“A shoreline bikeway you could ride in two to three years,” is how Tina Dolen, executive director of the Aquidneck Island Planning Commission (AIPC) describes it.
The 18-mile stretch would include a 1.2-mile section along the railroad tracks in Portsmouth that would, like the East Bay Bike, be exclusively for bicyclists and walkers. The rest of the route would involve dedicated bike lanes along existing roads, and, on quieter roads, lanes that cars and bikes would share.
Jared Weaver, planner for the AIPC, said the long-term vision of a bike path along the railroad route remains the ultimate goal.
“But we realize that that is going to be a long endeavor — we want to provide some instant gratification.”
Much of the project can be done at relatively small cost and fairly quickly. The lion’s share of the estimated $2.5 million to $4.2 million cost would be spent on the 1.2-mile Portsmouth stretch.
“We believe that that section will be the catalyst” for what is to come. “It will get our foot in the door and allow people to see what is possible,” Mr. Weaver said.
With a multi/purpose bike and walking lane part of the new Sakonnet River Bridge, the path will give riders access to a growing network of trails spreading through Massachusetts and Rhode Island.
And riders from elsewhere will be able to drive to the island, park at a lot proposed in the Melville section of Portsmouth, and pedal south into Newport.
The ‘interim’ route
From north to south, the proposed interim path will actually start in Tiverton (where a path has also been proposed along the waterfront railroad route from Fall River to the Sakonnet River Bridge).
• Leg one will be across the Sakonnet River Bridge on the new bike lane.
• Once across the bridge, riders would be led onto Anthony Road. This would be a shared lane with motor vehicles — signs would alert motorists of the need to share the roadway with cyclists.
• From Anthony Road, the path would join Bristol Ferry Road where dedicated bike lanes (lanes marked clearly for use by cyclists and walkers) on the existing road. This may involved reducing Bristol Ferry Road from four lanes to two, part of a ‘road-slimming’ effort already begun on several formerly four-lane Portsmouth roads (such as Turnpike Avenue).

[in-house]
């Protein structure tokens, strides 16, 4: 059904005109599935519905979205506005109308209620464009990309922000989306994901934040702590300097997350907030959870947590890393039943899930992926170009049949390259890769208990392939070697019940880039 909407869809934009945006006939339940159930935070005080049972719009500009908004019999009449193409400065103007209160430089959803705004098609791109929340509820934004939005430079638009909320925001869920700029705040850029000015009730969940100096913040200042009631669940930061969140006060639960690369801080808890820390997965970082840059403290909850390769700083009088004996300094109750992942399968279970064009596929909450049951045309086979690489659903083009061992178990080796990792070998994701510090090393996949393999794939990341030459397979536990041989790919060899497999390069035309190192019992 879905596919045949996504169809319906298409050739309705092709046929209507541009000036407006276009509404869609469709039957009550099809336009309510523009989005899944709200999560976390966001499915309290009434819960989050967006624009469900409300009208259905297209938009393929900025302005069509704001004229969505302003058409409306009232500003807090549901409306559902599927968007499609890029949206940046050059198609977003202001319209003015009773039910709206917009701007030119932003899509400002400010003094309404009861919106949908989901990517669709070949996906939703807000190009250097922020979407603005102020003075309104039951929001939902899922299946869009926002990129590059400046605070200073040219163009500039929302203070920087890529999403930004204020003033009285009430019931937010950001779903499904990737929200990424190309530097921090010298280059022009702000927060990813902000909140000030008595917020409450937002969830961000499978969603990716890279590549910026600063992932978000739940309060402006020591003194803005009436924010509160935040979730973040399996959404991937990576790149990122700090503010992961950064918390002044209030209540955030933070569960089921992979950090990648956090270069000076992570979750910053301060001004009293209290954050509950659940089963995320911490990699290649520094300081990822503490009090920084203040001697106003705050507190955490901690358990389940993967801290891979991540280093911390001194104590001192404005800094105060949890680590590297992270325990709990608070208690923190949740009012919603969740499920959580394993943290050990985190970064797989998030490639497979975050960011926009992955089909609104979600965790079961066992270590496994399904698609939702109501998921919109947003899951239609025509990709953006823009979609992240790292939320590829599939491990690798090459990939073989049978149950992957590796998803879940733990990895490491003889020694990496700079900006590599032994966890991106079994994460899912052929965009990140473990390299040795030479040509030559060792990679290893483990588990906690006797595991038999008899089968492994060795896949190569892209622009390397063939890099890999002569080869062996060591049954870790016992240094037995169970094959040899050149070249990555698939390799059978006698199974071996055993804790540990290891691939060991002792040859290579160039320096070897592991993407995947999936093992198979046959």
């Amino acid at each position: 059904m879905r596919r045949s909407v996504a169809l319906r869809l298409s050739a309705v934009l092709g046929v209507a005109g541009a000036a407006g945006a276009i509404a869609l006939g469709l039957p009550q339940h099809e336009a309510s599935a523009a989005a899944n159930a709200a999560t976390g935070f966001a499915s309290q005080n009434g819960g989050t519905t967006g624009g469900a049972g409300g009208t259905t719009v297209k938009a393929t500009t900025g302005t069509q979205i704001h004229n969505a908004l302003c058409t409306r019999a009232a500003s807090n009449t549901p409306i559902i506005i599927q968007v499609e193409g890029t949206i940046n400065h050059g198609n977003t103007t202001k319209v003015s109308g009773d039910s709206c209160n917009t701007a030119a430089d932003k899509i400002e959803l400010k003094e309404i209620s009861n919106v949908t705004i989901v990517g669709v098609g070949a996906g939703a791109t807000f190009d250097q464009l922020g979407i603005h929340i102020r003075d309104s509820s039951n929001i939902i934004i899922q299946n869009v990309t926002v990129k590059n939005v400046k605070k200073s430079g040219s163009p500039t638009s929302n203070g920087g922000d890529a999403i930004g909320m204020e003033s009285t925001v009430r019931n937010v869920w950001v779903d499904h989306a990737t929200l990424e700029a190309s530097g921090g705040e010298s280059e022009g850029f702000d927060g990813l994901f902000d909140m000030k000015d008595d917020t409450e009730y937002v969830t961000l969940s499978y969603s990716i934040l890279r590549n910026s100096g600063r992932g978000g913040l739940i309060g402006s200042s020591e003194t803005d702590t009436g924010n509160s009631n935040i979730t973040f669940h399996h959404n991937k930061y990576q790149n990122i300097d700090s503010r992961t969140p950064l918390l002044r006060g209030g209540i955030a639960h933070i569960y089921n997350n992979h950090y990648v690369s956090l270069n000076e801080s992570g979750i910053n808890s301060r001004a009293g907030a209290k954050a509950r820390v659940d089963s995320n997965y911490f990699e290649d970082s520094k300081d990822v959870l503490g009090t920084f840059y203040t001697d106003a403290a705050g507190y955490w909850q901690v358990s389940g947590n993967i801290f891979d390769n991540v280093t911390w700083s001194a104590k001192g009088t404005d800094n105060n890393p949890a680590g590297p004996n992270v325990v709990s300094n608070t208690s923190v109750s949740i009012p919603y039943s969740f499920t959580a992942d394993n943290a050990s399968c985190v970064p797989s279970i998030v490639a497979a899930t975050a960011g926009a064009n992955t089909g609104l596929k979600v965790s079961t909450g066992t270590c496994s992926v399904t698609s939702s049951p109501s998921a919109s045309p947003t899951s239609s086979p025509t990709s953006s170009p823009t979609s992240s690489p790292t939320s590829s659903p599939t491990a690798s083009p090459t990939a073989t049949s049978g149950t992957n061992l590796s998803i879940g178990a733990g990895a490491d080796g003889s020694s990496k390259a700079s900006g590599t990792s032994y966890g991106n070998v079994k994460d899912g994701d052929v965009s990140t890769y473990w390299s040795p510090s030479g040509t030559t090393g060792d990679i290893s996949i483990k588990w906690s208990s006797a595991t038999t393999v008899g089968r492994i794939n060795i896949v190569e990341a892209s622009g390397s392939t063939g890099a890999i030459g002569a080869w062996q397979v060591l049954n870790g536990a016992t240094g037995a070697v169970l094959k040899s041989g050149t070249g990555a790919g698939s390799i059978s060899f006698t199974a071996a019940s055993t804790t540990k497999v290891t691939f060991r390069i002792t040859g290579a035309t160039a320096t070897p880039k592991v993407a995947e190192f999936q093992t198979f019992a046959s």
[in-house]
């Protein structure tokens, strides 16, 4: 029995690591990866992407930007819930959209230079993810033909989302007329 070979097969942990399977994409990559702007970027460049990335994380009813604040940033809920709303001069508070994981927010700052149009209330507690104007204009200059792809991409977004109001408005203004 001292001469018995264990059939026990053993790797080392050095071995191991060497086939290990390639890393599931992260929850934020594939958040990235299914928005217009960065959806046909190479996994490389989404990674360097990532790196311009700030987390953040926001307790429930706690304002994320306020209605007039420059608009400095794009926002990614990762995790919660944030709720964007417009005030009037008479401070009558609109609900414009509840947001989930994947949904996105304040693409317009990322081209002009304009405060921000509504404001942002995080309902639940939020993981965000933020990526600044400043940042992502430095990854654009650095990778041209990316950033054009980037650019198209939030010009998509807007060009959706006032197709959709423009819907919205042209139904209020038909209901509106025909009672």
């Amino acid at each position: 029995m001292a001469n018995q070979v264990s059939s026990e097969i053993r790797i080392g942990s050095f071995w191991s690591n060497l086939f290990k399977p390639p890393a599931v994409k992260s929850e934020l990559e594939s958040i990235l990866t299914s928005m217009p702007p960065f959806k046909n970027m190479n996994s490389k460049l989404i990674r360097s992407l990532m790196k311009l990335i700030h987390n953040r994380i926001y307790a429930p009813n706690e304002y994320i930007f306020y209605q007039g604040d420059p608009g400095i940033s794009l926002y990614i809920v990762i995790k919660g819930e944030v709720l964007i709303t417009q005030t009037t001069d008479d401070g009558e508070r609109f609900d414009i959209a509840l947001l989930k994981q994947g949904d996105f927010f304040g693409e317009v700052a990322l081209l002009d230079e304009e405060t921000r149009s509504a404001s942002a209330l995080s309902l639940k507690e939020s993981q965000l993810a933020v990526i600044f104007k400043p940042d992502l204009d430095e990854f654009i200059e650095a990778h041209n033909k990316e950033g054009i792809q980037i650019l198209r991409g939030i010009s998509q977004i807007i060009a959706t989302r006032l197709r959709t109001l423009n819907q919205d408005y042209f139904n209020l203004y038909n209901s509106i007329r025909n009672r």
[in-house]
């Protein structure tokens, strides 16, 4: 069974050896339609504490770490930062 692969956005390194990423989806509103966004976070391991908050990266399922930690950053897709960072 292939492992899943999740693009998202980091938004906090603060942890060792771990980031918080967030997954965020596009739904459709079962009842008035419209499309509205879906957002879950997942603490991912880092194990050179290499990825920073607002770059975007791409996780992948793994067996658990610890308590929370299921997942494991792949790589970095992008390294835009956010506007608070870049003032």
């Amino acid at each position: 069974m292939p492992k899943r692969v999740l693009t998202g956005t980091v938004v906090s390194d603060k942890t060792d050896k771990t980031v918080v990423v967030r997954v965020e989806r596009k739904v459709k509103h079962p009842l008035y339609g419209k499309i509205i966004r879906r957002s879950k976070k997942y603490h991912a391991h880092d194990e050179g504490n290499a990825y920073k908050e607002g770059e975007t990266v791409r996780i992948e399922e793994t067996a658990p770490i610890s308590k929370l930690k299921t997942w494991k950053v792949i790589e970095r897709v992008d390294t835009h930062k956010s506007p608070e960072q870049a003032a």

• The path would then turn right onto West Main Road, again on dedicated bike lanes.
• From West Main, the path would divert to Old West Main Road, a much quieter stretch that would be a shared lane with cars.
• At Cory’s Lane, the path turns right (west) onto a shared route past Portsmouth Abbey School and St. Philomena School and downhill to the shore.
• Here, the path takes a left (south) turn onto the 1.2 mile leg of ‘real’ bike path built alongside the railroad tracks much like the East Bay Bike Path. Running along the water to Melville, this stretch would offer views across the bay for its entire length. Part of the expense of this stretch will be a bridge across a stream — there is already a railroad bridge here.
• At Melville, where a parking lot is also proposed in the vicinity of the old fuel tank farms, the path would join Burma Road as a dedicated bike lane south into Middletown. Along the way it would pass several waterfront parks including one planned for Green Lane.
• At the Navy Base Gate 17, the path would jog left (east) on Chase’s Lane to circumvent Navy-owned property.
• It would then turn right (south) again onto Lexington Street as a shared lane.
• The path would next head west, mostly as dedicated lanes on busy Coddington Highway.
• From Coddington, the path would join Third and then Washington streets as shared lanes through neighborhoods of old Newport houses.
• The final stretch would be on dedicated lanes along America’s Cup Avenue into downtown Newport.
The AIPC has applied for a $75,000 recreational trails grant from the Rhode Island Department of Environmental Management for study, design and review of the critical 1.2 mile Portsmouth link.
The AIPC continues to pursue its original Shoreline Bikeway plan that emerged from its 2005 West Side Master Plan. AIPC recently invited Bike Newport to partner with it on this goal. The eight mile “rail with trail” Shoreline Bikeway is projected to take ten to 15 years to construct at a cost in today’s dollars of $24 million.
“At a median cost of approximately $3.5 million, the 18-mile Interim Shoreline Bikeway will allow bicyclists plenty of time to warm up as the rail with trail path is completed,” said Ms. Dolen.
“Please let us know what you think about the Interim Shoreline Bikeway,” she added. “We’ll be here, tuning up our bikes.”